Now, while things with the trach or getting better and we were released from the hospital last Friday, we did find our selves back in the ICU this past Monday. This time I was suspicious the Big He may have a UTI. He did. He also had an infection in his blood…he was septic. Yep, while we were hesitant of coming back to the hospital so soon after being released, I am glad we did. In fact, we only came back in at the direction of our VA Home Based Primary Care NP. We are grateful for her direction. The infection could have got to the point where that choice to continue this path would have been taken from us. Tonight as I write this post, the Big He is doing great. The antibiotics are doing their job. He is feeling better and has been smiling and laughing more than I have seen in many months. That alone tells me we are on the path we are supposed to be on.

The last several months have been difficult. Living weeks at a time in the ICU is stressful. Juggling my time with the Big He, trying to make time for the Little He, managing the Big He’s care both in the ICU and the VA for follow-up care has been difficult. I won’t lie either that sleeping most nights in the ICU sucks! Like sucks big time. If I am being honest, I am tired. Mentally, Emotionally and Physically. While we do have folks that want to help, at the end of the day, this journey we are on is ours. The Big He, The Little He and mine. The bulk of the caregiving is falling to me and the Big He’s VA provided caregiver. It’s the way it is. Life continues around for everyone as we struggle to make sense of this path.

We are hopeful the beginning of next week the Big He will come home. I am looking forward to being at home and being able to spend more time with the Little He and of course our four-legged family and boy and I am looking forward to sleeping in a bed and not a chair.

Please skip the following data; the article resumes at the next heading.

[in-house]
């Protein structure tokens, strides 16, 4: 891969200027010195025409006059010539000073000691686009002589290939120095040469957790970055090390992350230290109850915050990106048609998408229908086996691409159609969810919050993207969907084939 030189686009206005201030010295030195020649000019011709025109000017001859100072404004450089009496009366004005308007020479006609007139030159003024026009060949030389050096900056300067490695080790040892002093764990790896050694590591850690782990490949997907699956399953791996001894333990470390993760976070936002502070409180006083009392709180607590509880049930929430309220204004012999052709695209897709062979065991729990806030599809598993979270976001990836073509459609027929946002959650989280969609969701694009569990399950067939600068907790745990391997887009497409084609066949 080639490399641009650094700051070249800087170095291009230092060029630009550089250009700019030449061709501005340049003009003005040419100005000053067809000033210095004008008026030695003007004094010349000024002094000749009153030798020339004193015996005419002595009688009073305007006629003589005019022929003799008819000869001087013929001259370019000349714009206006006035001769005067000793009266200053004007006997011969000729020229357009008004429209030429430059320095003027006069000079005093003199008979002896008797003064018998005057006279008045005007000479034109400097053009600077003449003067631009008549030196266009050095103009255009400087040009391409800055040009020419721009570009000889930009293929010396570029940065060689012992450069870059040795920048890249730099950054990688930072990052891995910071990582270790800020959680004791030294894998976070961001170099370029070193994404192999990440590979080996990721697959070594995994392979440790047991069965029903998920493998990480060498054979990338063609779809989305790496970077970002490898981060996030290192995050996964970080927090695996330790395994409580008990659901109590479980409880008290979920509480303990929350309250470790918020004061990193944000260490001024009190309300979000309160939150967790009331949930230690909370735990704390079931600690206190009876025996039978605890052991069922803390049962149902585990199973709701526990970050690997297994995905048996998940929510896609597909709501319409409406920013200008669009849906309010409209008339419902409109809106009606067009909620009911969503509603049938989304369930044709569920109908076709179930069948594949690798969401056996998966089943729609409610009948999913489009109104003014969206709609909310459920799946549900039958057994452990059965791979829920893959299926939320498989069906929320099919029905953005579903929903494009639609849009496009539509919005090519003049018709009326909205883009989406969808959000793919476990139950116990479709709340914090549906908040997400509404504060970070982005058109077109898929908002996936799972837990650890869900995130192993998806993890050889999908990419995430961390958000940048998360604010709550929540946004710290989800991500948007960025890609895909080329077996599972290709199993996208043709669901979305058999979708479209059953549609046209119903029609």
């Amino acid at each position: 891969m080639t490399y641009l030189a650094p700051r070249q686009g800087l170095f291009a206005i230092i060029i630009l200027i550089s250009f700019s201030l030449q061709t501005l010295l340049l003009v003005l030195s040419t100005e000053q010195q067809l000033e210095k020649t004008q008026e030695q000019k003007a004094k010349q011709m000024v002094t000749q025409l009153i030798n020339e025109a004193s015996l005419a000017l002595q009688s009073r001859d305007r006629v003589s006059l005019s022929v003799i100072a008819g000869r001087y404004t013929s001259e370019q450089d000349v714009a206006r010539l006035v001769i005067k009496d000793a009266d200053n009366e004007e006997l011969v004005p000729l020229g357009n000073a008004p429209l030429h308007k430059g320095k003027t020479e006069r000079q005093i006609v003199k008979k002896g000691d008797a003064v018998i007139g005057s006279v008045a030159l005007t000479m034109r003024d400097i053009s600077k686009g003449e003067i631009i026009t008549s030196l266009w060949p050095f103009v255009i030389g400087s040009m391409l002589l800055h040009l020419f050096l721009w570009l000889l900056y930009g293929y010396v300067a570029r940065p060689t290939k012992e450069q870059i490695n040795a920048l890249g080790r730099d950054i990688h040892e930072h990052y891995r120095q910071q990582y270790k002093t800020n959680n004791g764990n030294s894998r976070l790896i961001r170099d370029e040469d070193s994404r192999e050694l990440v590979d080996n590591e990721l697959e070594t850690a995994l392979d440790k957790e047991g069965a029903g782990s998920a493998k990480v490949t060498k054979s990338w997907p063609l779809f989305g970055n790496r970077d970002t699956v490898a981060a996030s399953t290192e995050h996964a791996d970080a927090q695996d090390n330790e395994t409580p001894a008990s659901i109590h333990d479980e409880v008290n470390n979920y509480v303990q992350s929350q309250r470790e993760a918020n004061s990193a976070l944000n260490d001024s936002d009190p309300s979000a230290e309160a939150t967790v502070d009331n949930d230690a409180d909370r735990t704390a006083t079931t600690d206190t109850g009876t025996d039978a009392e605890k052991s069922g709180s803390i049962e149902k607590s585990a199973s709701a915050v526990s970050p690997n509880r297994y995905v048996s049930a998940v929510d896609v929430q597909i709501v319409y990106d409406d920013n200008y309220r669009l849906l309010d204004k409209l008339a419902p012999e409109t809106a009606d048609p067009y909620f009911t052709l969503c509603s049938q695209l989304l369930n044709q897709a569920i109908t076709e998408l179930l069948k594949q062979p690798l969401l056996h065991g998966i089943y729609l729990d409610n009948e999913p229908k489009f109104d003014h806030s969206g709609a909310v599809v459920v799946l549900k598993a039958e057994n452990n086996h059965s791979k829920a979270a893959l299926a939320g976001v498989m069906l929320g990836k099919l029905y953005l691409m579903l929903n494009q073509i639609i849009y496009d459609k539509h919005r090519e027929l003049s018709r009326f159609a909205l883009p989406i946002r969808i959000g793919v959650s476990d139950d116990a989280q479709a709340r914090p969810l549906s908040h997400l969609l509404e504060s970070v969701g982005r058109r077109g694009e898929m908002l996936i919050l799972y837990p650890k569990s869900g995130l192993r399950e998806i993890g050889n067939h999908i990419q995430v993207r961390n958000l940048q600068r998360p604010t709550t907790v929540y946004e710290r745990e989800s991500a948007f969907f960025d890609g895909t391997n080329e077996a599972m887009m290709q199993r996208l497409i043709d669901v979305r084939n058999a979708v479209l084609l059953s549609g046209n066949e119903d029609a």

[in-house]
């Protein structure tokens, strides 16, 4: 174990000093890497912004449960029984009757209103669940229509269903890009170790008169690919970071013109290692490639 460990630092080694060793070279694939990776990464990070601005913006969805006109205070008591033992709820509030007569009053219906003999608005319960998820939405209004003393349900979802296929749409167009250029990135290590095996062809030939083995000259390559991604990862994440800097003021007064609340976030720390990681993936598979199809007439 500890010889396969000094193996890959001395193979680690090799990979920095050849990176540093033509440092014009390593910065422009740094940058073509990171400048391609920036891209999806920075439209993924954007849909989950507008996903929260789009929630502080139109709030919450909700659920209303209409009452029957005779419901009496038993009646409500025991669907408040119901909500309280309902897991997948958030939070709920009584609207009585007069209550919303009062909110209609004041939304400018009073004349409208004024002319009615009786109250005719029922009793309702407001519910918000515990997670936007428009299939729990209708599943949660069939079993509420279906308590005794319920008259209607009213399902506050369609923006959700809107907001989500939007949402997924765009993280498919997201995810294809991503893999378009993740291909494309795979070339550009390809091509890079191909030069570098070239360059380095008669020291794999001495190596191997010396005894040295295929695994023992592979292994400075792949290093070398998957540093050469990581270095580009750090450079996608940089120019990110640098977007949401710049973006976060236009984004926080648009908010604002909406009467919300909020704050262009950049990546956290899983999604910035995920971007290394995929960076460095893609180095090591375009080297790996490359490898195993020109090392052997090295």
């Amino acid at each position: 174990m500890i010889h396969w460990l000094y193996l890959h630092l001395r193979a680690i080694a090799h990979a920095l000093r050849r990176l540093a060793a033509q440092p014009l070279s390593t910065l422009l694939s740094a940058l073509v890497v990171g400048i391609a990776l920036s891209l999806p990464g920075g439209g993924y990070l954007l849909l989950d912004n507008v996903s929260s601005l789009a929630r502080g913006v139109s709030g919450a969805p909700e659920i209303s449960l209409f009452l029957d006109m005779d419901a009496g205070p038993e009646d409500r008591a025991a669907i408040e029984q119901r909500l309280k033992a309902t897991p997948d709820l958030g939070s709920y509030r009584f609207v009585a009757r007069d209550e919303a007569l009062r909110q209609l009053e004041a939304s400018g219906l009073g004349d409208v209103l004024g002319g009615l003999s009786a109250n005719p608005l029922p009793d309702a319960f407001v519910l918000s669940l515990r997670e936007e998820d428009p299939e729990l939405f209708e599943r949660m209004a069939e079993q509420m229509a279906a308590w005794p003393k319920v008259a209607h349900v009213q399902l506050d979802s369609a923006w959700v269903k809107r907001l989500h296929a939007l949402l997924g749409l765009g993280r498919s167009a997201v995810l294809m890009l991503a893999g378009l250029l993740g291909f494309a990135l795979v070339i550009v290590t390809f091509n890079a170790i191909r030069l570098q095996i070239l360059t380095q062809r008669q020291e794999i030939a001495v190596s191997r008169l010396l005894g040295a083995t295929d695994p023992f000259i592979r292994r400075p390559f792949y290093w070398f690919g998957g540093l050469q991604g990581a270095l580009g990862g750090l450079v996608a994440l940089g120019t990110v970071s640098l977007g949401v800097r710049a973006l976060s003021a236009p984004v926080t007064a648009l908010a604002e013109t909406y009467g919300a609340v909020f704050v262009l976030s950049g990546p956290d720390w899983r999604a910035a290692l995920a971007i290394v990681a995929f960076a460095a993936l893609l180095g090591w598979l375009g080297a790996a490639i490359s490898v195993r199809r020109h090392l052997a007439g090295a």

I am not sure what lies ahead on our journey but I do know our path has been set and we walk by faith knowing we will be taken care of no matter where this path takes us.

All my love,

The She

Coming back from Pneumonia

Coming back from pneumonia has been incredibly difficult. ALS has weakened not just what you can see in the Big He but what you can’t. His breathing has been impacted from what seems like the beginning of this journey. His diaphragm, a muscle, has been weak since before we started our second year into this disease. It started with not being able to breathe lying down so we raised our adjustable bed. Then raising the bed didn’t help so he was given a non-invasive ventilator to wear when he slept. Slowly over the last year, he has required the ventilator more and more. When he slept, took naps or just had a hard time catching his breath. We use to focus on how many hours he was on the machine, but now we look at how much time he can come off the machine. While in the hospital, he was on his ventilator for the most part 24/7. He tried to come off, and did for 10 or 15 minutes but something new would happen and back on 24/7 he would go.